Check into "Three Hotels" and be immersed in a taut, multilevel journey into complicated emotions, ethical and corporate corruption, love and loss.
Two actors deliver three pithy monologues in the 80-minute play by Jon Robin Baitz, which Beowulf Alley Theatre opened last week. Each monologue is set in a hotel room in a different country, and actors Roberto Guajardo and Susan Arnold never interact on stage as they tell their intertwined stories.
Guajardo's first monologue as Kenneth Hoyle, the vice president of marketing and Third World affairs for baby-formula maker Global Pacific, is set in Tangiers, Morocco.
Guajardo's expressive face and physicality related Kenneth's underlying sense of exasperation and exhaustion. Kenneth, who has denied his birthright, is tired of his corporate role of the "gentleman farmer" who easily and effectively fires people.
The son of a Jewish, card-carrying Communist and a former Peace Corps member, Kenneth also has grown weary of the distended bellies of starving children, of defending his company, and of the deteriorating, drifting relationship with his wife, Barbara.
The middle monologue sets Barbara (Arnold) in a Virgin Islands resort at the company's every-other-year corporate conference. On the heels of a poignant and piercingly realistic speech that Barbara delivered to the wives of the executives about to be sent to the Third World, we discover that Ken and Barbara were once a wide-eyed, we-can-change-the-world couple who suffered an incredible loss while in Brazil. Arnold's hippie-esque top, flowing skirt and sensible, earth-loving shoes harken to those idyllic, idealist days, rather than to her corporate-wife role.
Arnold brings the brittleness of being hardened by years of loyalty to and sacrifice for the company. Yet Arnold allows Barbara's fragility to emerge, especially as she talks about the Peace Corps, the couple's loss, and the man her husband once was, the man she fell in love with.
The closing monologue has Ken in Oaxaca, Mexico, making a tape-recorded "letter" to his mother and reflecting on his losses.
Such angst could easily become a soapy melodrama in the hands of a less capable playwright or actors.
Baitz's tight, nuanced script is rhythmic and must be delivered at the proper clip and cadence to be effective - both Guajardo and Arnold presented their monologues with impeccable timing, inflection and a few real-human stutters at Sunday's matinee.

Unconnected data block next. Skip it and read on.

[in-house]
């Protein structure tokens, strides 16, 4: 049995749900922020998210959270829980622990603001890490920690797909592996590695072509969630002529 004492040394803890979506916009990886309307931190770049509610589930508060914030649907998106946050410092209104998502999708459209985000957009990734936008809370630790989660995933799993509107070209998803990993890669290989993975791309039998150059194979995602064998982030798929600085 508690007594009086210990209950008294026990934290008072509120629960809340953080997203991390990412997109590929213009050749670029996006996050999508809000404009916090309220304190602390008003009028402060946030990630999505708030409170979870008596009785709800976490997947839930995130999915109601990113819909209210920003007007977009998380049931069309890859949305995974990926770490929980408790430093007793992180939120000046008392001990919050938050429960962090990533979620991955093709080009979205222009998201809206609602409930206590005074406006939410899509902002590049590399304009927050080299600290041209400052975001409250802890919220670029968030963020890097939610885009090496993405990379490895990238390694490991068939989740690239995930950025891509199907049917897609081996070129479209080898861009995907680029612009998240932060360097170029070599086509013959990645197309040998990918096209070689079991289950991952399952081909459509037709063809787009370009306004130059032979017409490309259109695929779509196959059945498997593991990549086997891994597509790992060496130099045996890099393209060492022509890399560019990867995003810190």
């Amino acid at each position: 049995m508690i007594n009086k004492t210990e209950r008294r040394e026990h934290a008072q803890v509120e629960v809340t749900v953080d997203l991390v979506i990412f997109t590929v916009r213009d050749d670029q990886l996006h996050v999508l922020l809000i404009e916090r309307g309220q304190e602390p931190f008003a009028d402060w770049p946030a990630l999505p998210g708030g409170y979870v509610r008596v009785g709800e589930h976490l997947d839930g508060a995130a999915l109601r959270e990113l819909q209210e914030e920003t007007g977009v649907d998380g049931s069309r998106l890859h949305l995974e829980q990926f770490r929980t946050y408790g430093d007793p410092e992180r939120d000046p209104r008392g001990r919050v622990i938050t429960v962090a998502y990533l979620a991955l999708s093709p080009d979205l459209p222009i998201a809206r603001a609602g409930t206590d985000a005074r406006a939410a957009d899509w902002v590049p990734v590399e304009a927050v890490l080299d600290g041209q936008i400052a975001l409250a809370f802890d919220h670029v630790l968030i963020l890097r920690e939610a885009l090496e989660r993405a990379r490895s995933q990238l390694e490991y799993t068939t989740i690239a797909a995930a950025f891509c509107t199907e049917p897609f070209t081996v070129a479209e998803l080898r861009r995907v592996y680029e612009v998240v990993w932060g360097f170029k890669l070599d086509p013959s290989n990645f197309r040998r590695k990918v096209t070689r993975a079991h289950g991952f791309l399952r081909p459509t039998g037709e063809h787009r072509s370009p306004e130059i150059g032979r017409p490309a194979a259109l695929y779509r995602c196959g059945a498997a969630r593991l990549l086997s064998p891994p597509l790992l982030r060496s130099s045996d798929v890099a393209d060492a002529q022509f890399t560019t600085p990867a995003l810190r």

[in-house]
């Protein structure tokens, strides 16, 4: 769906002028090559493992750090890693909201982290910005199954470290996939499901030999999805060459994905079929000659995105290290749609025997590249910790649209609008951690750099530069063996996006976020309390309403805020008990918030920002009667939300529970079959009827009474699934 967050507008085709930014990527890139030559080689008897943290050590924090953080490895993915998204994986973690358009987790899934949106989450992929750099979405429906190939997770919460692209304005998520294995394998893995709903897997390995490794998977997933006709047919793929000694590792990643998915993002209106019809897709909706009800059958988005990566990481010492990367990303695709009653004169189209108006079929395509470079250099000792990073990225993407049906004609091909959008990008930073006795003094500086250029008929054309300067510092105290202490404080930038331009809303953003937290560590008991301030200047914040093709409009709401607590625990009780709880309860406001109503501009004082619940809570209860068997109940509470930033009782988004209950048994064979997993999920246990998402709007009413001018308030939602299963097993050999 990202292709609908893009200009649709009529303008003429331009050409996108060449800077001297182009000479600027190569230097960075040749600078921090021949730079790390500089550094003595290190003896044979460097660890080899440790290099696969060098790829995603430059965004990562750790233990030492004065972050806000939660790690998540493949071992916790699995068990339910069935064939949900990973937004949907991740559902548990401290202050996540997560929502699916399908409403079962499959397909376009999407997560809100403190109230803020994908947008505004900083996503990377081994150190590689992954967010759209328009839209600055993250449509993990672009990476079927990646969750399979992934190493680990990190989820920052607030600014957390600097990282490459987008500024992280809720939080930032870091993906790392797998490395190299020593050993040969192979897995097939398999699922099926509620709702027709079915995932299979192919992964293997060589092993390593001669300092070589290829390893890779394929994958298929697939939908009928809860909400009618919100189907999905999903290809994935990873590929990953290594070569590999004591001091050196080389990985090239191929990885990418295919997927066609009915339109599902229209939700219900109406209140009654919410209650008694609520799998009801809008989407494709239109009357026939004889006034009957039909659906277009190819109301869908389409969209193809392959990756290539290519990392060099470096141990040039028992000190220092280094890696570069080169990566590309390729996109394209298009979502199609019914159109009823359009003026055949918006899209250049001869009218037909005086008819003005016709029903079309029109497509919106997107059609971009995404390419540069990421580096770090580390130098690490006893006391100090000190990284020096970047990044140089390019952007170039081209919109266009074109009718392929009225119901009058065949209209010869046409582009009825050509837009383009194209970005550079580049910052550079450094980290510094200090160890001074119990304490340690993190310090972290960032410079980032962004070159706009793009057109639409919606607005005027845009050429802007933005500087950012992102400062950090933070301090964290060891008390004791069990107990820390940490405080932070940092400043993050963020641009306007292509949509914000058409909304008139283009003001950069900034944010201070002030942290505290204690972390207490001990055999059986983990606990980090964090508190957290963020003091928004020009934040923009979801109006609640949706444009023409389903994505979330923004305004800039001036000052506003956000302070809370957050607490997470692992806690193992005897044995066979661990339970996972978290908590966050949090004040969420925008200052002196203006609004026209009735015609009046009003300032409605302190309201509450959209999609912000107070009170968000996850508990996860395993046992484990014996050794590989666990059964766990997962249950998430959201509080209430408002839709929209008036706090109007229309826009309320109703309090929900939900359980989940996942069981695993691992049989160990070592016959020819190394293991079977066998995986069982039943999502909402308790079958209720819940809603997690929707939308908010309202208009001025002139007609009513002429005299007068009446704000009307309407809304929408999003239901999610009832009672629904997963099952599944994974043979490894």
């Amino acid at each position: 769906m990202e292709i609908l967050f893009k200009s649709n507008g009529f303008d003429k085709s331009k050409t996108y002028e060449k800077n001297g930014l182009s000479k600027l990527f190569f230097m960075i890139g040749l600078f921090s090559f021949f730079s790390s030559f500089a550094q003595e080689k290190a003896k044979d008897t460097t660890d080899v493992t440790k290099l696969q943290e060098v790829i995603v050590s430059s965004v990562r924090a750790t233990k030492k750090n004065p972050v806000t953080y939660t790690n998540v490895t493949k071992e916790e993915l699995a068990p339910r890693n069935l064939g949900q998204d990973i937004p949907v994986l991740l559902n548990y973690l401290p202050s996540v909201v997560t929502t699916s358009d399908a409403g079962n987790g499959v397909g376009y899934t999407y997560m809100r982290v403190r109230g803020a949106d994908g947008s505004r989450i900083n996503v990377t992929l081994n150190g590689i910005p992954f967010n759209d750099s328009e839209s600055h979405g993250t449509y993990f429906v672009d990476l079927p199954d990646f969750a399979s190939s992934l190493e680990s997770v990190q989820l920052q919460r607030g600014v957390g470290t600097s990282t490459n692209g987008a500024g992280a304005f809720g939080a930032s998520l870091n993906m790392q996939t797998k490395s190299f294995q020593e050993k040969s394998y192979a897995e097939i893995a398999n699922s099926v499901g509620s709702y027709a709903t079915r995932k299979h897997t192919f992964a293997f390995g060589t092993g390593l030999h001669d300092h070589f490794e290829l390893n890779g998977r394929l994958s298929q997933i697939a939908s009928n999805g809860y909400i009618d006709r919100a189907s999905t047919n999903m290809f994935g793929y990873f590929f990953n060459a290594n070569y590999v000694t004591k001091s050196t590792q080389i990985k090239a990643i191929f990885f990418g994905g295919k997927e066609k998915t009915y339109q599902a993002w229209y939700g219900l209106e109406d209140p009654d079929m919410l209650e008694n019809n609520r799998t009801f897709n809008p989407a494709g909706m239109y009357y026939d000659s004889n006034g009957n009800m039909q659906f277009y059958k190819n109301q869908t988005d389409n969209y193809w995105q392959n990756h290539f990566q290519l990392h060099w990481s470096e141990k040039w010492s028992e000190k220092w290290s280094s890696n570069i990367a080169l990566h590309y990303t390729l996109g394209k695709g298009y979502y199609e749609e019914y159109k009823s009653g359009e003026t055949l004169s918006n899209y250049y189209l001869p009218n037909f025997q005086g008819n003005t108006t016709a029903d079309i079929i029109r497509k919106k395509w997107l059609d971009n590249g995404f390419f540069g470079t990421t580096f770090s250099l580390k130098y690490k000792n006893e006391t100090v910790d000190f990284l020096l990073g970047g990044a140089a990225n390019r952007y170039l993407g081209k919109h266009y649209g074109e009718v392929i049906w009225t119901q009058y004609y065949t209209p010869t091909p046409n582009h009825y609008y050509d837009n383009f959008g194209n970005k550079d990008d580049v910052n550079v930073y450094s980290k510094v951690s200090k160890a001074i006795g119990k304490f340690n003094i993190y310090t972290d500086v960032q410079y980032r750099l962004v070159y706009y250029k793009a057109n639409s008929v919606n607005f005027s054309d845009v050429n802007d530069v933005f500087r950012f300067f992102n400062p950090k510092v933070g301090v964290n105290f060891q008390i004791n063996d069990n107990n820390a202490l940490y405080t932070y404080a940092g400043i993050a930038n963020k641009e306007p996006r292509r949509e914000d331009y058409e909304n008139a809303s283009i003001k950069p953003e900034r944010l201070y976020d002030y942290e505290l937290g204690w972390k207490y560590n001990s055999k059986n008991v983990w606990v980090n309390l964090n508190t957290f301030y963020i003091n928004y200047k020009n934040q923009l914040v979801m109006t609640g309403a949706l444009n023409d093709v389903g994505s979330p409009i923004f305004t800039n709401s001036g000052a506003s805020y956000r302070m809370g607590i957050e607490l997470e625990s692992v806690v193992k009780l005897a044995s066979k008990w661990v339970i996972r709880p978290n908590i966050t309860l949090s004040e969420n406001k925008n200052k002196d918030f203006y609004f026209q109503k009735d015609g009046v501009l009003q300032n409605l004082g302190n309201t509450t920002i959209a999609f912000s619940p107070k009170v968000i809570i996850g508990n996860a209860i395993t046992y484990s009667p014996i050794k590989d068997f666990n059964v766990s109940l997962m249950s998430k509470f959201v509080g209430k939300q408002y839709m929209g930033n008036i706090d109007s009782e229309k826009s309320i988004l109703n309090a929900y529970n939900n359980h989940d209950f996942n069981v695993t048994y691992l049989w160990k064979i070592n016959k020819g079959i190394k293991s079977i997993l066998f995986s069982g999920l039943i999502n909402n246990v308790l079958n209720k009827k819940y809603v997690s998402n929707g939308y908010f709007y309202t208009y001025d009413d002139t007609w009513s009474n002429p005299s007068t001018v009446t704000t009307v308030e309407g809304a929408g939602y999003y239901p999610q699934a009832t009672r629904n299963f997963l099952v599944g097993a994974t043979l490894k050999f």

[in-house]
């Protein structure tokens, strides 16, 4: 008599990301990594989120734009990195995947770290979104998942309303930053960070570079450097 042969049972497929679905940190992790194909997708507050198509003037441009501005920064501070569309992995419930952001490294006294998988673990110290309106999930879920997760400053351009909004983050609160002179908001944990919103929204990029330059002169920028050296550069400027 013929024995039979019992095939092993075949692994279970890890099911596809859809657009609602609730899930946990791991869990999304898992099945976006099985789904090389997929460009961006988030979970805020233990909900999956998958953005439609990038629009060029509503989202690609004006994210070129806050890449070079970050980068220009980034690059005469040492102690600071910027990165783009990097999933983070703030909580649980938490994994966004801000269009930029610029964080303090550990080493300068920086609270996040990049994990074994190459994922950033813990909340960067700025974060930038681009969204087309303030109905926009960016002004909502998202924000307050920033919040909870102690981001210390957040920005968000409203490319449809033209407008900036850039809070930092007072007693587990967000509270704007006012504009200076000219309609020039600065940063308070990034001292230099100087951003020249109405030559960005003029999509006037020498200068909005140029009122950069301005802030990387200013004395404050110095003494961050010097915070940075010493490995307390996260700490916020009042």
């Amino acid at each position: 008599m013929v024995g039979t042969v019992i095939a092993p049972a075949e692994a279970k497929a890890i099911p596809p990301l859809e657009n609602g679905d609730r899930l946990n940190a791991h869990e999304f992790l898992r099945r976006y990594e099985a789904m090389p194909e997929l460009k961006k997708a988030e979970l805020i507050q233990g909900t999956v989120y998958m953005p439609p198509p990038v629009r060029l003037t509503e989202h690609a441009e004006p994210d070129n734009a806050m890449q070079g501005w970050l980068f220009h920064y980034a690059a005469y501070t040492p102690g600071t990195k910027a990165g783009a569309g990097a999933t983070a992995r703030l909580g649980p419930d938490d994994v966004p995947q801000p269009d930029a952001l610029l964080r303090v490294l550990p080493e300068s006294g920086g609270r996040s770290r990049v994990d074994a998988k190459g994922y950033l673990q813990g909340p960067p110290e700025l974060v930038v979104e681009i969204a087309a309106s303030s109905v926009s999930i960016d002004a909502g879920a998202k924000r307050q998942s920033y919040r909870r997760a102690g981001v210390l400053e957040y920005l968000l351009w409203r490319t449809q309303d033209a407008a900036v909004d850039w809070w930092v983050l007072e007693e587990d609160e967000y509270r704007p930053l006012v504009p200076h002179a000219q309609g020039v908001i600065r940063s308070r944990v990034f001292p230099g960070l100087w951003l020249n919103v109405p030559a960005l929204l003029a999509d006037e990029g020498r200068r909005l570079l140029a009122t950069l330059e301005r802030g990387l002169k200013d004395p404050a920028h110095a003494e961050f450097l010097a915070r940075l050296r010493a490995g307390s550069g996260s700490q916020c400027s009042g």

Even though Guajardo and Arnold do not interact on stage, director Michael Fenlason, the company's artistic director, blends the actors' performances. You can envision Guajardo's Ken and Arnold's Barbara together in their syncopated lives.
Subtle staging and prop details - the replica of an antique map of the world and the picture of a Chinese checkers game board on the hotel room's wall - add to the metaphor-rich theater experience.
Beowulf Alley's 100-seat theater seemingly puts the audience into the hotel rooms set on the small stage, creating an intimacy that adds to the appreciation of the piece.
After a melancholy stay, Baitz's crisp writing and Beowulf Alley's production ensure that you check out of "Three Hotels" with new perceptions and a sense of hope and possible recompense.
• What: Beowulf Alley Theatre Company's production of "Three Hotels."
• Playwright: Jon Robin Baitz.
• Director: Michael Fenlason.
• When: 7:30 p.m. Fridays and Saturdays, and 2:30 p.m. Sundays through Jan. 20.
• Where: Beowulf Alley Theatre, 11 S. Sixth Ave.
•Tickets: $20, with discounts available.
• Reservations, information: beowulfalley.org or 882-0555.
• Running time: 80 minutes, with no intermission.
Did you know?
You may be familiar with Jon Robin Baitz's work.
The playwright originally wrote "Three Hotels" in 1990 for PBS' "American Playhouse" and reworked it a few years later for the stage.
"Three Hotels" has an autobiographical strain - Baitz's father was an executive with the Carnation Co., and he spent time as a child in Brazil and South Africa, and went to high school in the Los Angeles area.
Steven Weber ("Wings") and Maura Tierney ("ER," "NewsRadio") appeared in a "Three Hotels" revival at the Williamstown Theater Festival in Massachusetts in 2011, which collected positive reviews.
Baitz is a prolific writer with a shelf full of writing and drama awards. His work also includes the film "People I Know" starring Al Pacino. He has written for TV series such as the "The West Wing" and "Alias," and was the creator and executive producer of "Brothers & Sisters."
Baitz's "Other Desert Cities," starring Stockard Channing, Stacy Keach, Judith Light and other notable actors, debuted on Broadway in 2011. It was a finalist for the 2012 Pulitzer Prize for Drama.